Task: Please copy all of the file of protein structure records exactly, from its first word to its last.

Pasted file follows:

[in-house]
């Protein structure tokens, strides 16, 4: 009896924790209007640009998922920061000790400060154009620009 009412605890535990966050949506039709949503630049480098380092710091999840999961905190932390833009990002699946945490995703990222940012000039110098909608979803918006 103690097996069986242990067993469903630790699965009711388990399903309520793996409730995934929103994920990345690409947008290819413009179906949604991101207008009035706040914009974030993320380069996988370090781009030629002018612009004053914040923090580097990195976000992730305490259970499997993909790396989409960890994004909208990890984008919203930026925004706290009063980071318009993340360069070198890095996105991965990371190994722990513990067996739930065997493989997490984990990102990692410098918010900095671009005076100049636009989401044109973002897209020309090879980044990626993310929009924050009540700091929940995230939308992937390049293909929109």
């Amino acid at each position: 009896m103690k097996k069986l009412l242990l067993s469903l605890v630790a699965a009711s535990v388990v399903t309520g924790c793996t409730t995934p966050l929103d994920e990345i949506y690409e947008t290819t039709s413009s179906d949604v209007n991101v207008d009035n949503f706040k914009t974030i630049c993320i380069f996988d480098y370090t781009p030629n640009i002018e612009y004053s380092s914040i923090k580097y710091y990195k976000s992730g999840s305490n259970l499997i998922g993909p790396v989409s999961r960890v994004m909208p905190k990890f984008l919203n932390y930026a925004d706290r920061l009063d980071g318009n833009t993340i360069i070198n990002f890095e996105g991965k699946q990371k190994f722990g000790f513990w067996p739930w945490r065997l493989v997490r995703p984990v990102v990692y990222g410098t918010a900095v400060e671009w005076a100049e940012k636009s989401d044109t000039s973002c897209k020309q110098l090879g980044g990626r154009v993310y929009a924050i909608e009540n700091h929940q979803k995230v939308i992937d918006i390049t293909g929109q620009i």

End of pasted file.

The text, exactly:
[in-house]
């Protein structure tokens, strides 16, 4: 009896924790209007640009998922920061000790400060154009620009 009412605890535990966050949506039709949503630049480098380092710091999840999961905190932390833009990002699946945490995703990222940012000039110098909608979803918006 103690097996069986242990067993469903630790699965009711388990399903309520793996409730995934929103994920990345690409947008290819413009179906949604991101207008009035706040914009974030993320380069996988370090781009030629002018612009004053914040923090580097990195976000992730305490259970499997993909790396989409960890994004909208990890984008919203930026925004706290009063980071318009993340360069070198890095996105991965990371190994722990513990067996739930065997493989997490984990990102990692410098918010900095671009005076100049636009989401044109973002897209020309090879980044990626993310929009924050009540700091929940995230939308992937390049293909929109």
């Amino acid at each position: 009896m103690k097996k069986l009412l242990l067993s469903l605890v630790a699965a009711s535990v388990v399903t309520g924790c793996t409730t995934p966050l929103d994920e990345i949506y690409e947008t290819t039709s413009s179906d949604v209007n991101v207008d009035n949503f706040k914009t974030i630049c993320i380069f996988d480098y370090t781009p030629n640009i002018e612009y004053s380092s914040i923090k580097y710091y990195k976000s992730g999840s305490n259970l499997i998922g993909p790396v989409s999961r960890v994004m909208p905190k990890f984008l919203n932390y930026a925004d706290r920061l009063d980071g318009n833009t993340i360069i070198n990002f890095e996105g991965k699946q990371k190994f722990g000790f513990w067996p739930w945490r065997l493989v997490r995703p984990v990102v990692y990222g410098t918010a900095v400060e671009w005076a100049e940012k636009s989401d044109t000039s973002c897209k020309q110098l090879g980044g990626r154009v993310y929009a924050i909608e009540n700091h929940q979803k995230v939308i992937d918006i390049t293909g929109q620009i």